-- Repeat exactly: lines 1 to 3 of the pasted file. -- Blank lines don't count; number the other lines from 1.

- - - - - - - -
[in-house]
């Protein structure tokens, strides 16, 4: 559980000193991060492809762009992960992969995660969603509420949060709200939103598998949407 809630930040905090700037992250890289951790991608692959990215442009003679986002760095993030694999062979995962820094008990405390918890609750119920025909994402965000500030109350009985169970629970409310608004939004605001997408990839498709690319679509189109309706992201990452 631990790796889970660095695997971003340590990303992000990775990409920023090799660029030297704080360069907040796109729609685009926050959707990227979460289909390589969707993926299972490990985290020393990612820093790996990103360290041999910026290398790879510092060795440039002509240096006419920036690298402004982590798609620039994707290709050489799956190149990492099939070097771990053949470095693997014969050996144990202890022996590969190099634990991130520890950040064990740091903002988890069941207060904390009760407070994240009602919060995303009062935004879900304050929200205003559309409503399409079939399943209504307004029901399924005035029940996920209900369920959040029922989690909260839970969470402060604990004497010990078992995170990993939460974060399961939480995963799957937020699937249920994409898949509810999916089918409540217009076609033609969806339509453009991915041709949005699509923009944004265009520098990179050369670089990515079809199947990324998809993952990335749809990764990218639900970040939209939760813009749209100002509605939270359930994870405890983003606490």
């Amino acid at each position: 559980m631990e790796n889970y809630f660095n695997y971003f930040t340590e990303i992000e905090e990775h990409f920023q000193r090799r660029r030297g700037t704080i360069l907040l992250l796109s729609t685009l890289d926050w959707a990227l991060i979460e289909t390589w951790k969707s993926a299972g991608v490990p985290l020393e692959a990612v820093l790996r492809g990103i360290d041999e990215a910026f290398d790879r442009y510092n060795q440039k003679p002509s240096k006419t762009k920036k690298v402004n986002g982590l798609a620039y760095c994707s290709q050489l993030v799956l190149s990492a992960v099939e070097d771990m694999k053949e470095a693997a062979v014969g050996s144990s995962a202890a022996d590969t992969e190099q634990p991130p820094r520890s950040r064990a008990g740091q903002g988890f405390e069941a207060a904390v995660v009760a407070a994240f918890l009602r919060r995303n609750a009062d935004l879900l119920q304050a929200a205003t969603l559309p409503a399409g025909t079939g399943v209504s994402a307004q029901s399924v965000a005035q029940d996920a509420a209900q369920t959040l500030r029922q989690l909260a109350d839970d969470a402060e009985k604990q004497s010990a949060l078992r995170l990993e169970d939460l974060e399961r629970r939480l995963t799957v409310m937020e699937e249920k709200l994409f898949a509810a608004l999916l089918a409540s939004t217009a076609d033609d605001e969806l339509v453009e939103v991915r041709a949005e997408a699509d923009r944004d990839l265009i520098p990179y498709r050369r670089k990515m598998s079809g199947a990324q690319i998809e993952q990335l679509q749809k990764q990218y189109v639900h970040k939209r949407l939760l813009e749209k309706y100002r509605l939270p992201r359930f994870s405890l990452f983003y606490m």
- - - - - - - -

[in-house]
């Protein structure tokens, strides 16, 4: 559980000193991060492809762009992960992969995660969603509420949060709200939103598998949407 809630930040905090700037992250890289951790991608692959990215442009003679986002760095993030694999062979995962820094008990405390918890609750119920025909994402965000500030109350009985169970629970409310608004939004605001997408990839498709690319679509189109309706992201990452 631990790796889970660095695997971003340590990303992000990775990409920023090799660029030297704080360069907040796109729609685009926050959707990227979460289909390589969707993926299972490990985290020393990612820093790996990103360290041999910026290398790879510092060795440039002509240096006419920036690298402004982590798609620039994707290709050489799956190149990492099939070097771990053949470095693997014969050996144990202890022996590969190099634990991130520890950040064990740091903002988890069941207060904390009760407070994240009602919060995303009062935004879900304050929200205003559309409503399409079939399943209504307004029901399924005035029940996920209900369920959040029922989690909260839970969470402060604990004497010990078992995170990993939460974060399961939480995963799957937020699937249920994409898949509810999916089918409540217009076609033609969806339509453009991915041709949005699509923009944004265009520098990179050369670089990515079809199947990324998809993952990335749809990764990218639900970040939209939760813009749209100002509605939270359930994870405890983003606490």
């Amino acid at each position: 559980m631990e790796n889970y809630f660095n695997y971003f930040t340590e990303i992000e905090e990775h990409f920023q000193r090799r660029r030297g700037t704080i360069l907040l992250l796109s729609t685009l890289d926050w959707a990227l991060i979460e289909t390589w951790k969707s993926a299972g991608v490990p985290l020393e692959a990612v820093l790996r492809g990103i360290d041999e990215a910026f290398d790879r442009y510092n060795q440039k003679p002509s240096k006419t762009k920036k690298v402004n986002g982590l798609a620039y760095c994707s290709q050489l993030v799956l190149s990492a992960v099939e070097d771990m694999k053949e470095a693997a062979v014969g050996s144990s995962a202890a022996d590969t992969e190099q634990p991130p820094r520890s950040r064990a008990g740091q903002g988890f405390e069941a207060a904390v995660v009760a407070a994240f918890l009602r919060r995303n609750a009062d935004l879900l119920q304050a929200a205003t969603l559309p409503a399409g025909t079939g399943v209504s994402a307004q029901s399924v965000a005035q029940d996920a509420a209900q369920t959040l500030r029922q989690l909260a109350d839970d969470a402060e009985k604990q004497s010990a949060l078992r995170l990993e169970d939460l974060e399961r629970r939480l995963t799957v409310m937020e699937e249920k709200l994409f898949a509810a608004l999916l089918a409540s939004t217009a076609d033609d605001e969806l339509v453009e939103v991915r041709a949005e997408a699509d923009r944004d990839l265009i520098p990179y498709r050369r670089k990515m598998s079809g199947a990324q690319i998809e993952q990335l679509q749809k990764q990218y189109v639900h970040k939209r949407l939760l813009e749209k309706y100002r509605l939270p992201r359930f994870s405890l990452f983003y606490m």